|By Miami-Dade Aviation Director Emilio T. González|
March 20, 2014
For many years, MIA has been suffering from chronic U.S. Customs and Border Protection (CBP) under staffing, routinely resulting in long wait times for arriving international passengers, missed connections, delayed processing of international perishable cargo, and the inability to provide quality customer service; all resulting in lost economic benefits so important to Miami-Dade County’s economy. Over the past five years, MIA’s international passenger traffic has grown 24.2 percent, more than any other U.S. international gateway, yet overall CBP head count at MIA has essentially remained flat. We continue to receive frequent complaints from passengers about the long wait times and missed flights as they unfortunately often indicate they will no longer travel to or through MIA in the future.
To put this impact in perspective, Miami International Airport is the number one economic engine for the State of Florida, contributing $33 billion and 272,000 direct and indirect jobs to our local economy. We are the 2nd
largest international gateway in the Country with nearly 20 million international passengers and the largest international hub in the State of Florida accounting for 69% of all international passengers arriving in the State. More importantly, we continue to experience unprecedented growth in domestic and international travel markets. However, without an increase in CBP staffing this growth is jeopardized.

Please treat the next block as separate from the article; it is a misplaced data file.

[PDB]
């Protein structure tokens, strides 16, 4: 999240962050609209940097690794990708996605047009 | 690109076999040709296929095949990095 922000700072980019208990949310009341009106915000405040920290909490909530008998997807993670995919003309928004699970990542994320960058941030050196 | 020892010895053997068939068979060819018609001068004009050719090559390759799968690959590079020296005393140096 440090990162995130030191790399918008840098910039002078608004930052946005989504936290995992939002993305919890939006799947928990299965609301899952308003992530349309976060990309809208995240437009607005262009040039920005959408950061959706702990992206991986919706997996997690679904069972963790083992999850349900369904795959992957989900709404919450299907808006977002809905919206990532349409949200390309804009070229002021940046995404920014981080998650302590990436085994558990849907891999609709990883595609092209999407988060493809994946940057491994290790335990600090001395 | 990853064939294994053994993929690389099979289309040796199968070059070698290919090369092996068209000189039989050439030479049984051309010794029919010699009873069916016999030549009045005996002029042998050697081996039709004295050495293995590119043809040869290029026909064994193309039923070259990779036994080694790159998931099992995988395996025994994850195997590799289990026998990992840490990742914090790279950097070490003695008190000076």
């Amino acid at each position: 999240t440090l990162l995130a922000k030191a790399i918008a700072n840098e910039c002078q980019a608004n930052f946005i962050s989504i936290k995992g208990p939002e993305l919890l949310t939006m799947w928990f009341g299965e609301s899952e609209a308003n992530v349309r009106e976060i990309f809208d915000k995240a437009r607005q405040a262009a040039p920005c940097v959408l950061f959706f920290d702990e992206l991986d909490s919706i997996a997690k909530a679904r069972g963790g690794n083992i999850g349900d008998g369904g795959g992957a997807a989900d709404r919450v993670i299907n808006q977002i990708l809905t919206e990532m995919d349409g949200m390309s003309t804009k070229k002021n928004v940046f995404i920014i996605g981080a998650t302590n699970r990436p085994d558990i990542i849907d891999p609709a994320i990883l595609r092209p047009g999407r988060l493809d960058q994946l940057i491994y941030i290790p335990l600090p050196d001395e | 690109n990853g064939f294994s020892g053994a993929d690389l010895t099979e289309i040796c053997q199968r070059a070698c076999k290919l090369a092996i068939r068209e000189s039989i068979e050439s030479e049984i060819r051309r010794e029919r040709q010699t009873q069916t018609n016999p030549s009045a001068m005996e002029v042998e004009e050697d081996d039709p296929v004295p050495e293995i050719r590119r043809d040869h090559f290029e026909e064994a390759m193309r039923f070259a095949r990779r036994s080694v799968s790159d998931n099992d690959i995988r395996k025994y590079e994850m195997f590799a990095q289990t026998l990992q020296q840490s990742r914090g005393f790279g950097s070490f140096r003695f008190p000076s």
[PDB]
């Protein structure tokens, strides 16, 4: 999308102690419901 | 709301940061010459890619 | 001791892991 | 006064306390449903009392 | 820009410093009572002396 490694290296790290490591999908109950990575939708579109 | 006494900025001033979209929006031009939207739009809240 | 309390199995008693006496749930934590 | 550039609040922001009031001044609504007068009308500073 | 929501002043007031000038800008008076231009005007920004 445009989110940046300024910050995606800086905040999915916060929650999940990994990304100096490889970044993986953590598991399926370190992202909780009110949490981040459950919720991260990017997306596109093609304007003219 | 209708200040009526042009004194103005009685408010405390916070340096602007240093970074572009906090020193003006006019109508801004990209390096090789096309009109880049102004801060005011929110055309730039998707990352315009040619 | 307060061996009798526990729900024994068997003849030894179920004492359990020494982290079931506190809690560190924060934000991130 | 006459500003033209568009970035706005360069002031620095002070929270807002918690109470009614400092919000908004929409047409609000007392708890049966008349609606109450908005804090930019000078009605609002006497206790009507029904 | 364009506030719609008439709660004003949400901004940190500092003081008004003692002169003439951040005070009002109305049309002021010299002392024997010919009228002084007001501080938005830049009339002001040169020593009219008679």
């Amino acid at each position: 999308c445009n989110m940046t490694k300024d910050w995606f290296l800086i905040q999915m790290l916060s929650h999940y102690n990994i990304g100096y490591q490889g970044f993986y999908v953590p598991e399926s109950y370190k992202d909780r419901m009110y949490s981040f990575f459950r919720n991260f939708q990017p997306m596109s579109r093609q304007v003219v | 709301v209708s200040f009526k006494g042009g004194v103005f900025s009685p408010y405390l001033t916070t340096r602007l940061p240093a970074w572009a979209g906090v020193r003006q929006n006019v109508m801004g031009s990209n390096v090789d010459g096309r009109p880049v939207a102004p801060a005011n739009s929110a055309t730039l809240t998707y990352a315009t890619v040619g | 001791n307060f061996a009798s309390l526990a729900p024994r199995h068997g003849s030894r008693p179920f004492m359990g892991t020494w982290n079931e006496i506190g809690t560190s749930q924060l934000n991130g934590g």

Congress recently appropriated new resources to hire 2,000 additional CBP officers in the FY14 Department of Homeland Security Appropriations bill with the understanding that these officers are to be allocated based on traffic volumes and wait times. I am urging CBP to provide MIA our fair share of the new officers. With no concomitant increase in CPB staffing, we have added seven new international carriers in 2012 and 2013, as well as eight new international routes by our hub carrier American Airlines in that same time period. In 2014, there are three confirmed new international airlines starting service at MIA and there are discussions with eleven airlines for new international service.
Of particular note, airline industry leader Qatar Airways will soon begin four weekly nonstop flights to MIA from Doha, Qatar. Doha is one of the top hubs in the Middle East, and is currently the fastest-growing region in the world for air travel. We estimate that the new service by Qatar Airways will generate 536 jobs and $78.3 million in projected business revenue within Miami-Dade County. Qatar Airways decision to include Miami among its handful of U.S. destinations continues to confirm Miami-Dade County as a global center for business and tourism travel, and MIA as one of the premier airports in the world and a critical leader in the National Travel and Tourism Strategy of expanding travel to and within the U.S. and attracting more than 100 million international visitors annually by 2021 that are projected to spend an estimated $250 billion per year, creating jobs and spurring economic growth across the country.